Factsheet: Multi-infarct Dementia
What is Multi-infarct Dementia?
Multi-infarct dementia is the second most common cause of dementia in older people. Sometimes it is difficult to distinguish from Alzheimer’s disease, which is the most common cause of dementia in older persons. It is possible for a person to have both multi-infarct dementia and Alzheimer’s disease, making it hard for the doctor to diagnose either.
Causes Of Multi-Infarct Dementia
Multi-infarct dementia is caused by a series of strokes that damage or destroy brain tissue. A stroke occurs when blood cannot get to the brain. A blood clot or fatty deposits (called plaques) can block the vessels that supply blood to the brain, causing a stroke.
Who is Affected?
Multi-infarct dementia usually affects people between the ages of 60 and 75. Men are slightly more likely than women to have this disease. However, the most important risk factor for multi-infarct dementia is high blood pressure. It is rare for a person without high blood pressure to develop multi-infarct dementia.
Symptoms that begin suddenly may be a sign of multi-infarct dementia. In addition to confusion and problems with recent memory, symptoms of multi-infarct dementia may include:
Multi-infarct dementia is often a result of a series of small strokes, called ministrokes or TIAs (transient ischmic attacks). The symptoms of a TIA often are very slight. They may include:
The symptoms generally do not last for more than a few days. Several TIAs may occur before the person notices any symptoms of multi-infarct dementia. People with muti-infarct dementia may improve for short periods, then decline upon having further strokes.
People who show signs of dementia or who have a history of strokes should have a complete physical exam. The doctor will ask the patient and the family about:
To look for signs of stroke, the doctor will check for weakness or numbness in the arms or legs, difficulty with speech, or dizziness. To check for other health problems that could cause symptoms of dementia, the doctor may order office or laboratory tests. Tests may include:
Both CT scans and MRI tests take pictures of sections of the brain. The pictures are then displayed on a computer screen to allow the doctor to see inside the brain. (CT scans and MRI tests are painless and do not require surgery.) In addition, the doctor may send the patient to a psychologist or psychiatrist to test reasoning, learning ability, memory, and attention span.
While no treatment can reverse damage that has already been done, treatment to prevent additional strokes is very important. High blood pressure, the primary risk factor for mutli-infarct dementia, can be treated successfully. Diabetes also is a treatable risk for stroke. To prevent additional strokes, doctors may prescribe medicines to control high blood pressure, high cholesterol, heart disease, and diabetes. They will counsel patients about good health habits such as exercising, avoiding smoking and drinking alcohol. The patient may require a special diet.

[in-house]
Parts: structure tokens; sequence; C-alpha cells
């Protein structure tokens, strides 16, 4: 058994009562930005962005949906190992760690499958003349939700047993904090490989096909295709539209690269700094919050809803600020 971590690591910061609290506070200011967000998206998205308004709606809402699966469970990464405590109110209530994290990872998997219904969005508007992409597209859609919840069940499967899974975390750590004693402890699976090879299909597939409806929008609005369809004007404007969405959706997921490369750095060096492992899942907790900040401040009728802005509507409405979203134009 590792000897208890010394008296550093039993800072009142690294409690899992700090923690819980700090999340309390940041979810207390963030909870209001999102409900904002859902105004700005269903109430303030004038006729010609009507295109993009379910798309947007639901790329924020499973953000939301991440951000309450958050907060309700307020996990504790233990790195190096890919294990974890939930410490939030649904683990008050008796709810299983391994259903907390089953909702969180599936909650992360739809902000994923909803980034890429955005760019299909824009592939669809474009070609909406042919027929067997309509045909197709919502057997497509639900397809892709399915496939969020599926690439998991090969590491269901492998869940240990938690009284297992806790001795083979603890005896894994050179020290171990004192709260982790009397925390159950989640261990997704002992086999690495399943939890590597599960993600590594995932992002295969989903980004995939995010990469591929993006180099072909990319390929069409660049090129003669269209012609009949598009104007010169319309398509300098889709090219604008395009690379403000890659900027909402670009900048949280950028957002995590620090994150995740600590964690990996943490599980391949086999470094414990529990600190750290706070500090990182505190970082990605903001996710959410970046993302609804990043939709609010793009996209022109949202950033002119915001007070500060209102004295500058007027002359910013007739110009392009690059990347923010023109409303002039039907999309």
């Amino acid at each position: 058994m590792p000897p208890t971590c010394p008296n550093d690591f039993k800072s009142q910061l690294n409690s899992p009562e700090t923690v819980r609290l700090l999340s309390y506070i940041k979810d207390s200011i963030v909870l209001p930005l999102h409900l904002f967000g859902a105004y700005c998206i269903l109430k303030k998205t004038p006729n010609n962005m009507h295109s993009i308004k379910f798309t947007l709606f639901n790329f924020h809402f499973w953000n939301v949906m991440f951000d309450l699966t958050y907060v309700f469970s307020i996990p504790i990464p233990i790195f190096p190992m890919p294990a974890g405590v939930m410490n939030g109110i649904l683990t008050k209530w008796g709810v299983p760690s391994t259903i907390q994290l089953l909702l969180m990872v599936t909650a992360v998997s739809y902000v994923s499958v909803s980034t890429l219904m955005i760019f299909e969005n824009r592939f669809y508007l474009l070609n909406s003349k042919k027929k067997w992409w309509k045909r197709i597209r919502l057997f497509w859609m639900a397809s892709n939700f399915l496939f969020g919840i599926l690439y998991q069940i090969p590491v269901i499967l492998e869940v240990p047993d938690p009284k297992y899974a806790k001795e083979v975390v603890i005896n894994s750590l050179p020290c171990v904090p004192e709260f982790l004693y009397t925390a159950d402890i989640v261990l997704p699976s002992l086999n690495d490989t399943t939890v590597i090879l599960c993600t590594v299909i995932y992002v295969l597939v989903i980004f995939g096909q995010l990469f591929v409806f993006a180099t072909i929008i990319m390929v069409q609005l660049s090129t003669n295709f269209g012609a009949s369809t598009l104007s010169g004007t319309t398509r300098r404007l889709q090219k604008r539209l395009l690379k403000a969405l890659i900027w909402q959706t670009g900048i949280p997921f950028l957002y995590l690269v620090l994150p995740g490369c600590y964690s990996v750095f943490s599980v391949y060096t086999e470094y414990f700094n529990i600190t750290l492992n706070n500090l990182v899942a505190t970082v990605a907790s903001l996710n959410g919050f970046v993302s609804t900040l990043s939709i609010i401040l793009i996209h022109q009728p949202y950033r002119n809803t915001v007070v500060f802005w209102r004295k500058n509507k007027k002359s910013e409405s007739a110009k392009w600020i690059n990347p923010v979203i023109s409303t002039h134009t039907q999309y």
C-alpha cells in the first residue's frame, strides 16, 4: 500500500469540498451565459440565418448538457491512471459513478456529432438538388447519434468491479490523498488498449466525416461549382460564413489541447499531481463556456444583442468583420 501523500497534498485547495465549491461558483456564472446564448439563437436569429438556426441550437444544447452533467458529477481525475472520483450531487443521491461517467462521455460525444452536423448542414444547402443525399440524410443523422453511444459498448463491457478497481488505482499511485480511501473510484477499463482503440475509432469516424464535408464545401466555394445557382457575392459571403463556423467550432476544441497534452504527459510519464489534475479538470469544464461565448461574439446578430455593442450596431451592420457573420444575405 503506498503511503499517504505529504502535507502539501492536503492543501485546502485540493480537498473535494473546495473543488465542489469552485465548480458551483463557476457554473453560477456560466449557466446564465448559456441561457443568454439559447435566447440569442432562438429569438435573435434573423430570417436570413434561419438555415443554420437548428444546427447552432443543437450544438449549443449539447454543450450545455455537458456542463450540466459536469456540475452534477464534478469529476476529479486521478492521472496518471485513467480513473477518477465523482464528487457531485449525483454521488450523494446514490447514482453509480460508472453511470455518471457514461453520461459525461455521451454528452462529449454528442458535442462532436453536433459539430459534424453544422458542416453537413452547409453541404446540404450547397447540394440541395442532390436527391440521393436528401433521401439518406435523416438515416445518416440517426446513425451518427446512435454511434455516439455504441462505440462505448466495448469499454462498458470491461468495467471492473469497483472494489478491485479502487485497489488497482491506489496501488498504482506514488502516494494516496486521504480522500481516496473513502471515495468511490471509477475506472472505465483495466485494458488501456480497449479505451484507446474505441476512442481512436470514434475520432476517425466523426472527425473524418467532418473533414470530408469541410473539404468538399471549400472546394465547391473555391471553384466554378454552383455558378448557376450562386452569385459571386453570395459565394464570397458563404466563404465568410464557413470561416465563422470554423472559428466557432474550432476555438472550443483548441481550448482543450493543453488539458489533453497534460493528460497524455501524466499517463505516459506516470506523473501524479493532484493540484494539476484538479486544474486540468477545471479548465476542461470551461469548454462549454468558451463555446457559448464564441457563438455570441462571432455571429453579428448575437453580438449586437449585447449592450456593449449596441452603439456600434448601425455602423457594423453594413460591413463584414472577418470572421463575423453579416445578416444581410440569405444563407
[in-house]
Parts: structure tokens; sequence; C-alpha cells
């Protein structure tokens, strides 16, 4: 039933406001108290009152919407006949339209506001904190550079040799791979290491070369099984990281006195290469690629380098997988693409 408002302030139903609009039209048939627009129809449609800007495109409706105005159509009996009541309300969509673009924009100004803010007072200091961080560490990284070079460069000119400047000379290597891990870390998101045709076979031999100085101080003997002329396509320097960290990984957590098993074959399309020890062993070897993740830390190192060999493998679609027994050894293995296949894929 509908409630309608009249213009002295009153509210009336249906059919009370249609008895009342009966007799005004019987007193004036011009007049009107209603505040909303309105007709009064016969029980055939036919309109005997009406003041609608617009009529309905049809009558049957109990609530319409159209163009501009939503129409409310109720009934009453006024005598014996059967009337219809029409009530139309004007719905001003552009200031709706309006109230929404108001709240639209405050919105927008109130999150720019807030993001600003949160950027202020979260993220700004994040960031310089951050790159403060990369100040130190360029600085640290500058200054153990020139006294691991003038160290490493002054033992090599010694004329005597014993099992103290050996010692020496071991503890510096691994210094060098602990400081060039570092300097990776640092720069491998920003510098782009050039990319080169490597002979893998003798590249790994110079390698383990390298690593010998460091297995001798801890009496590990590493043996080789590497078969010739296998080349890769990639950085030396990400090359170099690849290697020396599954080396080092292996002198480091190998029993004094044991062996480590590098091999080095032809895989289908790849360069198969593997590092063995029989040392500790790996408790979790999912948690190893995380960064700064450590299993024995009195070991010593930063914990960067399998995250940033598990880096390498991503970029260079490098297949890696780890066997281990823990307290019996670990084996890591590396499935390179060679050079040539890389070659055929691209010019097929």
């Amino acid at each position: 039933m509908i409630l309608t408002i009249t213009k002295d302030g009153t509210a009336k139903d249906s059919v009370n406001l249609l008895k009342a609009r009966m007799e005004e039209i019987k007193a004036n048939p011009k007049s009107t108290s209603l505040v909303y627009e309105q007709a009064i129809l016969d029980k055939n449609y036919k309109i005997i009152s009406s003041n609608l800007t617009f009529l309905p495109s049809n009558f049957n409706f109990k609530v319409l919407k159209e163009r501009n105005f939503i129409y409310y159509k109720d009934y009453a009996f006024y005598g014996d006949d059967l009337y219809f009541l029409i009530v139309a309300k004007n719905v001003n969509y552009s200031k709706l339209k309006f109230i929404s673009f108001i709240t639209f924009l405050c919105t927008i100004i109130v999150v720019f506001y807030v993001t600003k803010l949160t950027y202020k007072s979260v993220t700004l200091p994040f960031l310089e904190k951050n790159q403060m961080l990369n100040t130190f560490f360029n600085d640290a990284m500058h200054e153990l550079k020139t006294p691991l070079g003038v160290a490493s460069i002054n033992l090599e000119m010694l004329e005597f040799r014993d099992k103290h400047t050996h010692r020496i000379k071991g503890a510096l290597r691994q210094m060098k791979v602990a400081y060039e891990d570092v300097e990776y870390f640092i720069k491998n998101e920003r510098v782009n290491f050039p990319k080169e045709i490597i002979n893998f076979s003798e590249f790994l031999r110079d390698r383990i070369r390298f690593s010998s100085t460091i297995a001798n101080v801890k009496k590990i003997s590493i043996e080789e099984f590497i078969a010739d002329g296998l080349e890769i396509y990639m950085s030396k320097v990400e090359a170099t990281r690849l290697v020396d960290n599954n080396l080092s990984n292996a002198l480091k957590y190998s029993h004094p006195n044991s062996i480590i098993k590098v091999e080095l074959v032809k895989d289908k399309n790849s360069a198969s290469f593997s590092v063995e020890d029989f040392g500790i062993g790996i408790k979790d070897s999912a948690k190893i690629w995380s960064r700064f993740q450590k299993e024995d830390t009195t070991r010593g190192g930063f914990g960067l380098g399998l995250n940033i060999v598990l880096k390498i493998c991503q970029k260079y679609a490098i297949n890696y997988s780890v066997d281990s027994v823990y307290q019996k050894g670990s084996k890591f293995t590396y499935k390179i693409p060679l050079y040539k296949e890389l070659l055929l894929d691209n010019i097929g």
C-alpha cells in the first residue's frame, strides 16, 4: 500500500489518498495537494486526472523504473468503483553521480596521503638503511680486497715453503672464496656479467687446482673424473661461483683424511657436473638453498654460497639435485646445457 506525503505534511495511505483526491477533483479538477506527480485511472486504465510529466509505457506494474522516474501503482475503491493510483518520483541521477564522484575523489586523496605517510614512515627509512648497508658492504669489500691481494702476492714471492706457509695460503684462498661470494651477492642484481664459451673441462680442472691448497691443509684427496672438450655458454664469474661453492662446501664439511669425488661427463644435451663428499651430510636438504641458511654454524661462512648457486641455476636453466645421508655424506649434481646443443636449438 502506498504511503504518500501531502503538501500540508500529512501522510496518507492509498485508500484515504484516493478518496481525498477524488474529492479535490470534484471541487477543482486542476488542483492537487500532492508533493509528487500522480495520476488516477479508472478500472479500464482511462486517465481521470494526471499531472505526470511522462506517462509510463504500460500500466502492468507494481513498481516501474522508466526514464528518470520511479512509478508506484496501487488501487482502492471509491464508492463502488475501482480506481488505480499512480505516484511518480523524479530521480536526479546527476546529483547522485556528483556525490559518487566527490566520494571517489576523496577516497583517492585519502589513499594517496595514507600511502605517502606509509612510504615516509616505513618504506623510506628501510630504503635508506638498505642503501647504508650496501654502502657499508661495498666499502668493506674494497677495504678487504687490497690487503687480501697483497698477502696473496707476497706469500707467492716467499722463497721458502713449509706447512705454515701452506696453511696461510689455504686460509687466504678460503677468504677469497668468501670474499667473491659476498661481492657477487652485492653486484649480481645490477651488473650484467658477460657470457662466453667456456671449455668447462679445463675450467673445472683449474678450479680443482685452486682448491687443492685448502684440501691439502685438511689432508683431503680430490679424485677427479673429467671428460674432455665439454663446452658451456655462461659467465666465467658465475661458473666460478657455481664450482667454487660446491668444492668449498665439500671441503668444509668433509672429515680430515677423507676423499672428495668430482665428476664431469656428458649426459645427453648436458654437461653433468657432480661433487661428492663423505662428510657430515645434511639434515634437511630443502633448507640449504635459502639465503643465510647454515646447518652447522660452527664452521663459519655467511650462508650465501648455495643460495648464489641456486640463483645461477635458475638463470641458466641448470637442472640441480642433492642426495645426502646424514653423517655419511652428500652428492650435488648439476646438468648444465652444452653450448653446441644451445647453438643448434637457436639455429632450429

Doctors sometimes prescribe aspirin or other drugs to prevent clots from forming in the small blood vessels. Drugs also can be prescribed to relieve restlessness or depression or to help the patient sleep better. Sometimes doctors recommend a surgery known as carotid endartectomy. This surgery is done to remove blockage in the carotid artery, the main blood vessel to the brain. Studies are under way to see how well this surgery works in treating patients with mult-infarct dementia. Some scientists are also studying drugs that increase the flow of blood to the brain.
Helping Someone with Multi-Infarct Dementia
Family members and friends can help the patient cope with mental and physical problems. They can encourage daily routines and regular social and physical activities. By talking about events and daily activities they can help reinforce mental abilities. Lists, alarm clocks, and calendars may help to remind the patient of important times and events.
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Alzheimer’s Disease Education and Referral Center
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National Institute of Neurological Disorders and Stroke
NIH Neurological Institute
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Page last updated: 2/25/2009